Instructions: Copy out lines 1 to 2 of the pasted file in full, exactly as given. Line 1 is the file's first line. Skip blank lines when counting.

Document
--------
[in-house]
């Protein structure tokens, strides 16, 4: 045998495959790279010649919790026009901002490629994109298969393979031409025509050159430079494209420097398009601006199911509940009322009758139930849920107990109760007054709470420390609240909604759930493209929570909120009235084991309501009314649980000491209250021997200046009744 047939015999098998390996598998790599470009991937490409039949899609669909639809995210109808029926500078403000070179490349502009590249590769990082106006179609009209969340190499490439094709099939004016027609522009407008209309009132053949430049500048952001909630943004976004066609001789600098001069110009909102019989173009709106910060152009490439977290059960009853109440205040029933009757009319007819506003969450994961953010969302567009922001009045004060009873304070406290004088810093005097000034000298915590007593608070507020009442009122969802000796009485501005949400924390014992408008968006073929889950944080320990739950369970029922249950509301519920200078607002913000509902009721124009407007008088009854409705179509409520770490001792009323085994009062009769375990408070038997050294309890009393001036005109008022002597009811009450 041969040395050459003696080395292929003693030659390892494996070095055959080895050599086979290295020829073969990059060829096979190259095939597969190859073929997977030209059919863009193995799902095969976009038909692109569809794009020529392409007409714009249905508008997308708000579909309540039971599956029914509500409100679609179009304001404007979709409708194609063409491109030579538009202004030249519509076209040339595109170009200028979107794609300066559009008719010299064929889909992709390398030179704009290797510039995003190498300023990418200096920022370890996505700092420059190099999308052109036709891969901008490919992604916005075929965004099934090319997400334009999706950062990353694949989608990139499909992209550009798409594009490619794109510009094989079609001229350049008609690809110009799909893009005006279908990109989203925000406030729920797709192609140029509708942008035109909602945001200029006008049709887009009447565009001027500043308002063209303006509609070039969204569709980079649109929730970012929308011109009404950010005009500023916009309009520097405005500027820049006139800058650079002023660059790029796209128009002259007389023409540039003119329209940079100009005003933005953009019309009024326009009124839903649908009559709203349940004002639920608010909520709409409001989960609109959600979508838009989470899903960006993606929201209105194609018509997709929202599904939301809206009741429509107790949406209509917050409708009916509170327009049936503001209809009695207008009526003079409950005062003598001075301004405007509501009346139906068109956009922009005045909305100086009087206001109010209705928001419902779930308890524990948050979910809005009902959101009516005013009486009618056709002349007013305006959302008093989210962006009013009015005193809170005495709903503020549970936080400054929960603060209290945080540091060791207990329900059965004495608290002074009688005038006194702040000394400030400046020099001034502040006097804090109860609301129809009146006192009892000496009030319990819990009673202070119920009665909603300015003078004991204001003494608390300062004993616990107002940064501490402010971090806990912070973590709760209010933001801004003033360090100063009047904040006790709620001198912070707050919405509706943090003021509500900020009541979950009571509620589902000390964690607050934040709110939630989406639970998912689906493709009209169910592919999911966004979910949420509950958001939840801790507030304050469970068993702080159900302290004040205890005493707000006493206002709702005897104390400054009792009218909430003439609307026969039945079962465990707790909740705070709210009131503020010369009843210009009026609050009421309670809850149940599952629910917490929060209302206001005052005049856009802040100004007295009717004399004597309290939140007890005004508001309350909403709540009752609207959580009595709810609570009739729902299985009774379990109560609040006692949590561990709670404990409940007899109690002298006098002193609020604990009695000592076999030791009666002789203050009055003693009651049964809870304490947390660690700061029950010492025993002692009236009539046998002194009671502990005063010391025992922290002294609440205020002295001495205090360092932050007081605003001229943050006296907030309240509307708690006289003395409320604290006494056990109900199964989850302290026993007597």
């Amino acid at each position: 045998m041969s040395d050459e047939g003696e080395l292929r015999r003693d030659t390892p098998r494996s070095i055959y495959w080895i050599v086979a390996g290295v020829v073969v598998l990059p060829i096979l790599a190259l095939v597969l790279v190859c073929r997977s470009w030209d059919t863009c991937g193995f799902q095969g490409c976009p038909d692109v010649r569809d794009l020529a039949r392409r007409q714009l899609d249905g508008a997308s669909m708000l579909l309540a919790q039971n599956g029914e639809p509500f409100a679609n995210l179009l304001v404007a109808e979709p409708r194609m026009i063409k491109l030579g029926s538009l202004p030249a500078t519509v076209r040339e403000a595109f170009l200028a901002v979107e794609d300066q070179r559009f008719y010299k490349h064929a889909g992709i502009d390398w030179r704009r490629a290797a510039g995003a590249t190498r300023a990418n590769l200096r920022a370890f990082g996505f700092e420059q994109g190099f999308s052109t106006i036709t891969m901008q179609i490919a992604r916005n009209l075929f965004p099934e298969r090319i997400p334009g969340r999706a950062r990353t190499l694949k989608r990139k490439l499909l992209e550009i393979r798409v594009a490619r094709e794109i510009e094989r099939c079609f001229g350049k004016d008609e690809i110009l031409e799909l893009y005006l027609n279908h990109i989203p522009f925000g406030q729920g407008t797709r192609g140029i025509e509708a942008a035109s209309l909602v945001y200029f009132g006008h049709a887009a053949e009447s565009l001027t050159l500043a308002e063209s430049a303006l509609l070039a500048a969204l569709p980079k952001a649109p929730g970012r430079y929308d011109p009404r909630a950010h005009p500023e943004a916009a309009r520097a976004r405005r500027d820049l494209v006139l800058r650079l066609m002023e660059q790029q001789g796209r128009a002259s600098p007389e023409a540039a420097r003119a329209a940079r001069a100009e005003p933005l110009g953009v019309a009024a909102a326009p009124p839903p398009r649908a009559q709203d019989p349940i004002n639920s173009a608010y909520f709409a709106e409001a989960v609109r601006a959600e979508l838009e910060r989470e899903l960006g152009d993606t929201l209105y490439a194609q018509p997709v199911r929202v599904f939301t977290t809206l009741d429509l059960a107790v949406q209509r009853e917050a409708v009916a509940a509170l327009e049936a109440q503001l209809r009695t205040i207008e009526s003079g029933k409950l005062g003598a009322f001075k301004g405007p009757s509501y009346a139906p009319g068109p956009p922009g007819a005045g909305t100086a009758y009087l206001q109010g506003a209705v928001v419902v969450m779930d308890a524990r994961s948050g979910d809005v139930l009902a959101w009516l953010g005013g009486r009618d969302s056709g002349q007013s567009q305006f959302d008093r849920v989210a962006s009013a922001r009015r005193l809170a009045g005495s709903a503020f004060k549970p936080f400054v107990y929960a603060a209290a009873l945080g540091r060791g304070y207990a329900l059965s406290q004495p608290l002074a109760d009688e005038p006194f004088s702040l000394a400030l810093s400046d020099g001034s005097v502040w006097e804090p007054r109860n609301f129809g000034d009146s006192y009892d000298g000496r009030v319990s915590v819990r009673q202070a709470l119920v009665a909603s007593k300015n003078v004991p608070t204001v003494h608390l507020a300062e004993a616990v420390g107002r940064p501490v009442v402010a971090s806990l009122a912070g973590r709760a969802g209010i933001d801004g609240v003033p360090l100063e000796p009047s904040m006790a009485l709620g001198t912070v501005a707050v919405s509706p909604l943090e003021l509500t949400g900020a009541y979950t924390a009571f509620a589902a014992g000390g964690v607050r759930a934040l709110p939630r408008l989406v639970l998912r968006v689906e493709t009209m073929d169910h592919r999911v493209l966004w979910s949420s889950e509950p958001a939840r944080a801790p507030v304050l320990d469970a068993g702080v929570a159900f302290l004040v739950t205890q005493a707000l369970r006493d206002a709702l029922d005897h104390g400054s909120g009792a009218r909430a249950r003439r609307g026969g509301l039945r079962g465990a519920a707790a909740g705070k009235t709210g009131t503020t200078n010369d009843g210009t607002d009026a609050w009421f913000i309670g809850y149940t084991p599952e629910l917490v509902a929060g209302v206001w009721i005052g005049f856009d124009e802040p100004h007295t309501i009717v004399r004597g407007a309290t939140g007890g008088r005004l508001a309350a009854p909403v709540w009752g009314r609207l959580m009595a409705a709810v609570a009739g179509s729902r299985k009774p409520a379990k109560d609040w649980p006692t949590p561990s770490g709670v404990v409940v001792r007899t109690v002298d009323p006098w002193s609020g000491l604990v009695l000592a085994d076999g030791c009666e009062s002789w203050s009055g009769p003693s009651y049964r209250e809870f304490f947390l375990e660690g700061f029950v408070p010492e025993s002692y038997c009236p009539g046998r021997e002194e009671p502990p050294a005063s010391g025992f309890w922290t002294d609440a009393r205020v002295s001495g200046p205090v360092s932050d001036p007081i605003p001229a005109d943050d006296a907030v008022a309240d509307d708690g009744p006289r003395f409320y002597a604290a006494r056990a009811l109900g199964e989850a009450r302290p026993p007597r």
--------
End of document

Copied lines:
[in-house]
């Protein structure tokens, strides 16, 4: 045998495959790279010649919790026009901002490629994109298969393979031409025509050159430079494209420097398009601006199911509940009322009758139930849920107990109760007054709470420390609240909604759930493209929570909120009235084991309501009314649980000491209250021997200046009744 047939015999098998390996598998790599470009991937490409039949899609669909639809995210109808029926500078403000070179490349502009590249590769990082106006179609009209969340190499490439094709099939004016027609522009407008209309009132053949430049500048952001909630943004976004066609001789600098001069110009909102019989173009709106910060152009490439977290059960009853109440205040029933009757009319007819506003969450994961953010969302567009922001009045004060009873304070406290004088810093005097000034000298915590007593608070507020009442009122969802000796009485501005949400924390014992408008968006073929889950944080320990739950369970029922249950509301519920200078607002913000509902009721124009407007008088009854409705179509409520770490001792009323085994009062009769375990408070038997050294309890009393001036005109008022002597009811009450 041969040395050459003696080395292929003693030659390892494996070095055959080895050599086979290295020829073969990059060829096979190259095939597969190859073929997977030209059919863009193995799902095969976009038909692109569809794009020529392409007409714009249905508008997308708000579909309540039971599956029914509500409100679609179009304001404007979709409708194609063409491109030579538009202004030249519509076209040339595109170009200028979107794609300066559009008719010299064929889909992709390398030179704009290797510039995003190498300023990418200096920022370890996505700092420059190099999308052109036709891969901008490919992604916005075929965004099934090319997400334009999706950062990353694949989608990139499909992209550009798409594009490619794109510009094989079609001229350049008609690809110009799909893009005006279908990109989203925000406030729920797709192609140029509708942008035109909602945001200029006008049709887009009447565009001027500043308002063209303006509609070039969204569709980079649109929730970012929308011109009404950010005009500023916009309009520097405005500027820049006139800058650079002023660059790029796209128009002259007389023409540039003119329209940079100009005003933005953009019309009024326009009124839903649908009559709203349940004002639920608010909520709409409001989960609109959600979508838009989470899903960006993606929201209105194609018509997709929202599904939301809206009741429509107790949406209509917050409708009916509170327009049936503001209809009695207008009526003079409950005062003598001075301004405007509501009346139906068109956009922009005045909305100086009087206001109010209705928001419902779930308890524990948050979910809005009902959101009516005013009486009618056709002349007013305006959302008093989210962006009013009015005193809170005495709903503020549970936080400054929960603060209290945080540091060791207990329900059965004495608290002074009688005038006194702040000394400030400046020099001034502040006097804090109860609301129809009146006192009892000496009030319990819990009673202070119920009665909603300015003078004991204001003494608390300062004993616990107002940064501490402010971090806990912070973590709760209010933001801004003033360090100063009047904040006790709620001198912070707050919405509706943090003021509500900020009541979950009571509620589902000390964690607050934040709110939630989406639970998912689906493709009209169910592919999911966004979910949420509950958001939840801790507030304050469970068993702080159900302290004040205890005493707000006493206002709702005897104390400054009792009218909430003439609307026969039945079962465990707790909740705070709210009131503020010369009843210009009026609050009421309670809850149940599952629910917490929060209302206001005052005049856009802040100004007295009717004399004597309290939140007890005004508001309350909403709540009752609207959580009595709810609570009739729902299985009774379990109560609040006692949590561990709670404990409940007899109690002298006098002193609020604990009695000592076999030791009666002789203050009055003693009651049964809870304490947390660690700061029950010492025993002692009236009539046998002194009671502990005063010391025992922290002294609440205020002295001495205090360092932050007081605003001229943050006296907030309240509307708690006289003395409320604290006494056990109900199964989850302290026993007597």